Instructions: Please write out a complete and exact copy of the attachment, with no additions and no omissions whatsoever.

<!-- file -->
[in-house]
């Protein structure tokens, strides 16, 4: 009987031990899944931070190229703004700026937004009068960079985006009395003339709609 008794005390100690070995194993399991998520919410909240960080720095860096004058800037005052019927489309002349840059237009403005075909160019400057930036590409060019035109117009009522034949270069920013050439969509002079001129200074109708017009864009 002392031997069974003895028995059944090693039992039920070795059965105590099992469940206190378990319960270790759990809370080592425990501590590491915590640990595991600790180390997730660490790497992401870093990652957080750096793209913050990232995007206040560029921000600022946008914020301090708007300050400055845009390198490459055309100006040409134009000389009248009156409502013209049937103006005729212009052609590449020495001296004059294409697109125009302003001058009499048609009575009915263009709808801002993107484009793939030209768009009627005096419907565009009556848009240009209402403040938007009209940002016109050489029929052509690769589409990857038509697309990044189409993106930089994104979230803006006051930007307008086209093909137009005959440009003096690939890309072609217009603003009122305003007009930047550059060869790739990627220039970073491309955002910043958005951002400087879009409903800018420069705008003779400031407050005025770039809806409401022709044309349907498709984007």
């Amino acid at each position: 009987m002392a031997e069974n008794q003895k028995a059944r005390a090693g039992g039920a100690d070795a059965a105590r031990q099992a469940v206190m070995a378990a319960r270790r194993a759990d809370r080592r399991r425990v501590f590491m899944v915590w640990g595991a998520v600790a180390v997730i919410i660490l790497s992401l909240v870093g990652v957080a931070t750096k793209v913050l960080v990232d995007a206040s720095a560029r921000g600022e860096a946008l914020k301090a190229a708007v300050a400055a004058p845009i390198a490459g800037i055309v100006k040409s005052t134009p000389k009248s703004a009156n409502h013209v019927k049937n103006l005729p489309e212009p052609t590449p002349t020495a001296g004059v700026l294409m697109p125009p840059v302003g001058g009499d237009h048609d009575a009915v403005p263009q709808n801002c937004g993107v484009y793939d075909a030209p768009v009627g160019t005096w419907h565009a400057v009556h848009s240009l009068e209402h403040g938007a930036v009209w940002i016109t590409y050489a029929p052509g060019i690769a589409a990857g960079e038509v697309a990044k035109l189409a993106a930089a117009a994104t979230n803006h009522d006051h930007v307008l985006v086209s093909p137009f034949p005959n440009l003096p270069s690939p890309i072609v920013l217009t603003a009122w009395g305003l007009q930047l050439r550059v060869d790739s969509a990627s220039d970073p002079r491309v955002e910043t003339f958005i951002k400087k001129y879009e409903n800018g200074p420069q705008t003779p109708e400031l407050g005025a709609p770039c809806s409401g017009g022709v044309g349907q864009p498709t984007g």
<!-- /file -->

[in-house]
């Protein structure tokens, strides 16, 4: 009987031990899944931070190229703004700026937004009068960079985006009395003339709609 008794005390100690070995194993399991998520919410909240960080720095860096004058800037005052019927489309002349840059237009403005075909160019400057930036590409060019035109117009009522034949270069920013050439969509002079001129200074109708017009864009 002392031997069974003895028995059944090693039992039920070795059965105590099992469940206190378990319960270790759990809370080592425990501590590491915590640990595991600790180390997730660490790497992401870093990652957080750096793209913050990232995007206040560029921000600022946008914020301090708007300050400055845009390198490459055309100006040409134009000389009248009156409502013209049937103006005729212009052609590449020495001296004059294409697109125009302003001058009499048609009575009915263009709808801002993107484009793939030209768009009627005096419907565009009556848009240009209402403040938007009209940002016109050489029929052509690769589409990857038509697309990044189409993106930089994104979230803006006051930007307008086209093909137009005959440009003096690939890309072609217009603003009122305003007009930047550059060869790739990627220039970073491309955002910043958005951002400087879009409903800018420069705008003779400031407050005025770039809806409401022709044309349907498709984007």
């Amino acid at each position: 009987m002392a031997e069974n008794q003895k028995a059944r005390a090693g039992g039920a100690d070795a059965a105590r031990q099992a469940v206190m070995a378990a319960r270790r194993a759990d809370r080592r399991r425990v501590f590491m899944v915590w640990g595991a998520v600790a180390v997730i919410i660490l790497s992401l909240v870093g990652v957080a931070t750096k793209v913050l960080v990232d995007a206040s720095a560029r921000g600022e860096a946008l914020k301090a190229a708007v300050a400055a004058p845009i390198a490459g800037i055309v100006k040409s005052t134009p000389k009248s703004a009156n409502h013209v019927k049937n103006l005729p489309e212009p052609t590449p002349t020495a001296g004059v700026l294409m697109p125009p840059v302003g001058g009499d237009h048609d009575a009915v403005p263009q709808n801002c937004g993107v484009y793939d075909a030209p768009v009627g160019t005096w419907h565009a400057v009556h848009s240009l009068e209402h403040g938007a930036v009209w940002i016109t590409y050489a029929p052509g060019i690769a589409a990857g960079e038509v697309a990044k035109l189409a993106a930089a117009a994104t979230n803006h009522d006051h930007v307008l985006v086209s093909p137009f034949p005959n440009l003096p270069s690939p890309i072609v920013l217009t603003a009122w009395g305003l007009q930047l050439r550059v060869d790739s969509a990627s220039d970073p002079r491309v955002e910043t003339f958005i951002k400087k001129y879009e409903n800018g200074p420069q705008t003779p109708e400031l407050g005025a709609p770039c809806s409401g017009g022709v044309g349907q864009p498709t984007g």